We are not going to create a sustainable society by feeding our food to our machines. We are going to completely destabilize society if we plan to take the food out of the mouths of the poor to put into the tanks of SUV’s and jet planes. We will also continue to destabilize the ecological life support systems of this planet. But we are reaching the point of “peak oil” or as Richard Hindberg has written “peak everything”. What can we do?
Creating a Sustainable Society
Well, the answer seems to me to be right under our noses. We need to redesign our economies and societies to run on the energy that goes into our mouths. And we need to remember how to produce that energy (call it food for ease of comprehension) in a manner that yields an EROEI of 5 or more. As a society we need to develop an ecological agriculture around and within our urban centres where food is grown with a minimum of energy inputs and a maximum of ecological design. We need to redesign our cities to be walkable, bikeable, breathable and livable. Where most of the energy to make the city function comes from the food we eat. If we did that then we could likely use photovoltaics, wind generators, methane digesters and convert some biomass into liquid fuels to provide the energy to run public transit and communications technologies and even some tractors and combines in larger farm fields. And we could use our remaining petroleum far more carefully to bridge the gap between where we are today and where we need to be if we are to have a tomorrow.
We may love our machines – but they don’t love us. We need to remember that as we make choices. We need to love our children more than our machines.
As individuals we can set out to redesign our personal lives. Each time we have a choice to make we can ask “Is there a way I can accomplish this task with my own energy?” “Can I live close enough to my work so I can walk and bike there?” “Could I grow some of my own food with my own labour?” “Could I use a heat exchanger and seal and insulate the house so we could heat it with passive solar and our family’s body heat?” Each time we figure out ways to meet our basic needs with our own energy we are part of the solution and we buffer ourselves from the disruption to our lives from peak oil and the economic chaos associated with it.
If we don’t, there will be hell to pay. Most of the “new Technologies” have dismal EROEI’s. When Petroleum had a 100/1 EROEI it meant that for 100 units of CO2 released by burning that petroleum only 1 unit of CO2 was released in producing it. With a technology that yields only 4 units per unit of input energy it means that 25 units of CO2 are going to be released in producing 100 units of energy
What are the global warming implications of our high tech, low EROEI plans to keep fueling our Machine Culture? The whole global warming debate seems to ignore the law of thermodynamics that states that all energy eventually ends up as waste heat. The more energy we use, the more waste heat we dump into the Earth Ecosystem. The act of burning fossil fuels, the act of fissioning Uranium adds to the heat load of our planet. In the current “climate,” desperate strategies for turning tar into liquid fuel or beaming solar energy from space into our ecosystem to become waste heat hardly seem like wise plans.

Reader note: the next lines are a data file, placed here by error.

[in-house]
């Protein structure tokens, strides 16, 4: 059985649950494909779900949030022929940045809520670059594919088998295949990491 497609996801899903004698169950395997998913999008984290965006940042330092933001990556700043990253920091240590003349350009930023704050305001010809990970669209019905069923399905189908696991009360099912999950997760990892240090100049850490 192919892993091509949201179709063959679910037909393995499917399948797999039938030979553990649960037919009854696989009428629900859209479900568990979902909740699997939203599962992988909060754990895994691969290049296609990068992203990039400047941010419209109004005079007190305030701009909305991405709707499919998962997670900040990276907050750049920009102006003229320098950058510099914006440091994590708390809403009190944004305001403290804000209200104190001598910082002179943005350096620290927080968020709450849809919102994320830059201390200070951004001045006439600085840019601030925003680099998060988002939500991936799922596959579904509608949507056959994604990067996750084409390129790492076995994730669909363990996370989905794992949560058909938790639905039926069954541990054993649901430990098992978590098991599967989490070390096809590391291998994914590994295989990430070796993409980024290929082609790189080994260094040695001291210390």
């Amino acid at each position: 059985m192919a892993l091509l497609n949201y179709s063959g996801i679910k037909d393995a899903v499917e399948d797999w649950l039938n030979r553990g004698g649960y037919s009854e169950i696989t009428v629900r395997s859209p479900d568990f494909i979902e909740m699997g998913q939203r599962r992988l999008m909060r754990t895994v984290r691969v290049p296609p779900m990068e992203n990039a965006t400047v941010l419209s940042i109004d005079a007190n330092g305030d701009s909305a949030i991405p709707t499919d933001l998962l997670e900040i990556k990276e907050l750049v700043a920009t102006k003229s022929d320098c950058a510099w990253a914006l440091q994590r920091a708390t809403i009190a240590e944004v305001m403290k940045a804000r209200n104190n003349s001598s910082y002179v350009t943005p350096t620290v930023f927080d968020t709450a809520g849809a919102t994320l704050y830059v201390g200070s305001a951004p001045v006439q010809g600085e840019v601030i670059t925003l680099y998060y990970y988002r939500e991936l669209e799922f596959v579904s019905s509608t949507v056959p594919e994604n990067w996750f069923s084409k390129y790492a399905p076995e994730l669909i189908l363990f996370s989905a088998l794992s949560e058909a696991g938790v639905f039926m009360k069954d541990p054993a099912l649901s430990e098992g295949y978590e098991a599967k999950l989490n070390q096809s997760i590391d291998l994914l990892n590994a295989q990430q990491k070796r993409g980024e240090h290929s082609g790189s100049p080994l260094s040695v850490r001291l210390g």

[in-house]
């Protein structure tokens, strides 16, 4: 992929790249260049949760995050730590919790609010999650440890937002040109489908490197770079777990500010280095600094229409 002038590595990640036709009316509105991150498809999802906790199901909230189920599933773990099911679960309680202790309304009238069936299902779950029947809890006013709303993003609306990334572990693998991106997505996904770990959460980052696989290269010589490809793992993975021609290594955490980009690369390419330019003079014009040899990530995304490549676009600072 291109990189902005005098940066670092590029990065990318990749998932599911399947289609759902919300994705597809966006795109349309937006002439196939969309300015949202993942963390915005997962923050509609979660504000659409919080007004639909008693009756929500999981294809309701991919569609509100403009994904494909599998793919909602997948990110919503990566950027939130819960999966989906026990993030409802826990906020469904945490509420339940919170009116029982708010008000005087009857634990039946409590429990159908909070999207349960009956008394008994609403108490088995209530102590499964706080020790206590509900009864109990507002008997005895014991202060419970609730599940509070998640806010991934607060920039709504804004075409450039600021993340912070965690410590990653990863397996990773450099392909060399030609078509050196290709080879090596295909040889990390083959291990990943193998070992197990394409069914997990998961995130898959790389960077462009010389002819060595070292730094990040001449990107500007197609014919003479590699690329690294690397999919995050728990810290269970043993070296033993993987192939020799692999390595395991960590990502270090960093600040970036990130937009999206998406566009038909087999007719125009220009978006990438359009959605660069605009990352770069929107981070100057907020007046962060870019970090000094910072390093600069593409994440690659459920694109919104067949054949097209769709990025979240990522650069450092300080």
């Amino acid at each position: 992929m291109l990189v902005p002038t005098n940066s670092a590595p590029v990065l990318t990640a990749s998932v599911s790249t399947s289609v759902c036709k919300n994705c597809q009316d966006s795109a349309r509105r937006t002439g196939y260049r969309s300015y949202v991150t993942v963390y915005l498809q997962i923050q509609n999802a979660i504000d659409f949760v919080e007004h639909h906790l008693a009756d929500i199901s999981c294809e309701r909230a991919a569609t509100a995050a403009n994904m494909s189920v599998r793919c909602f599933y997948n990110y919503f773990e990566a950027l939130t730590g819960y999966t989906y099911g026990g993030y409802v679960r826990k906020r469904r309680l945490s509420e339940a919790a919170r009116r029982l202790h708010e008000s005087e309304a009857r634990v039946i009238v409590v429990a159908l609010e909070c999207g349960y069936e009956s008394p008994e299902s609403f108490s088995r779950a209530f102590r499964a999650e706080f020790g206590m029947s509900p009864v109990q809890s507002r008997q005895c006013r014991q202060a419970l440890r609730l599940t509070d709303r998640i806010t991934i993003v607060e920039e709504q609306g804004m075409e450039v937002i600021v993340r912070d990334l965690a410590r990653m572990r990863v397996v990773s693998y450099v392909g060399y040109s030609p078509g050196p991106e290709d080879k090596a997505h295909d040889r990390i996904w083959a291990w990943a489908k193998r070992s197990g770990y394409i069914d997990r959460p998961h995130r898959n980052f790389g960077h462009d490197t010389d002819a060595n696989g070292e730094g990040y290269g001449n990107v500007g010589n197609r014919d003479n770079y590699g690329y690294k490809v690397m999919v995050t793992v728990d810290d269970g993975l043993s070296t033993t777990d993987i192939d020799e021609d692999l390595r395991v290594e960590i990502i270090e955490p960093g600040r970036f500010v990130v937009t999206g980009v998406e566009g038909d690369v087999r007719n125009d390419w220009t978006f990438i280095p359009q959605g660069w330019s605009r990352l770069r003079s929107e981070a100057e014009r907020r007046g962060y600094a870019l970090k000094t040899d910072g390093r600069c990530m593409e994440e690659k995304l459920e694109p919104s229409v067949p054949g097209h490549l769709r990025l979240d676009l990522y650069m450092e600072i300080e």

I would be much happier if the bright minds seeking techno fixes and the stacks of dollars funding them were focused on learning to live within the “solar power from space” that we get on an annual basis. For virtually all our species existence on the planet we managed on the solar energy stored in our food. Stonehenge, the pyramids, and Tical were built with that energy. Redesigning our society to run on food that we grow ourselves may hold out far more hope for “Safe, Clean, Renewable Energy” than high tech fantasies. The rhetoric reminds me of the past enthusiasm for Nuclear Fission which bankrupted Ontario Hydro. We ratepayers are still paying for it with the “debt retirement charge” on every bill. We have yet to deal with fully decommissioning a plant or coming up with a permanent solution to high level radioactive fuel wastes. The environmental costs of that “energy too cheap to meter” fantasy have been swept into the future.
Let us be careful not to commit vast quantities of our limited resources to high tech adventures that are likely to make matters worse not better. We are more likely to survive and prosper if we return to being tool users and minimize our reliance and addiction to machines. We can set our personal and societal design criteria to rejoin the community of life on this planet. Rediscovering our own “metabolic energy” can be the key to our survival. It would address the causes of both the “compost conundrum” and the “greenhouse effect”.
Tony McQuail is from Lucknow, Ontario. He can be reached at: 519-528-2493 or [email protected]. Learn more about Meeting Place Organic Farm at: www.meetingplaceorganicfarm.ca. This article was written in 2009 and originally published in The Canadian Friend, 2010 #1, page 17-18.
Tony is a farmer, environmentalist, and politician. He is a graduate of the University of Waterloo, Environmental Studies 1976. He has been active in farm organizations at the local and provincial level. He is a founding member of the Ecological Farmers Association of Ontario and has been farming organically since the mid ‘70s. He served as Executive Assistant to the Ontario Minister of Agriculture, Food and Rural Affairs in the early 1990s. He and Fran owned Meeting Place Organic Farm and operated it with assorted interns, apprentices and Belgian Work Horses. In 2016 they sold the farm to their daughter, Katrina. He is a Holistic Management® Certified Educator helping farmers learn how to have healthy people, land and profits.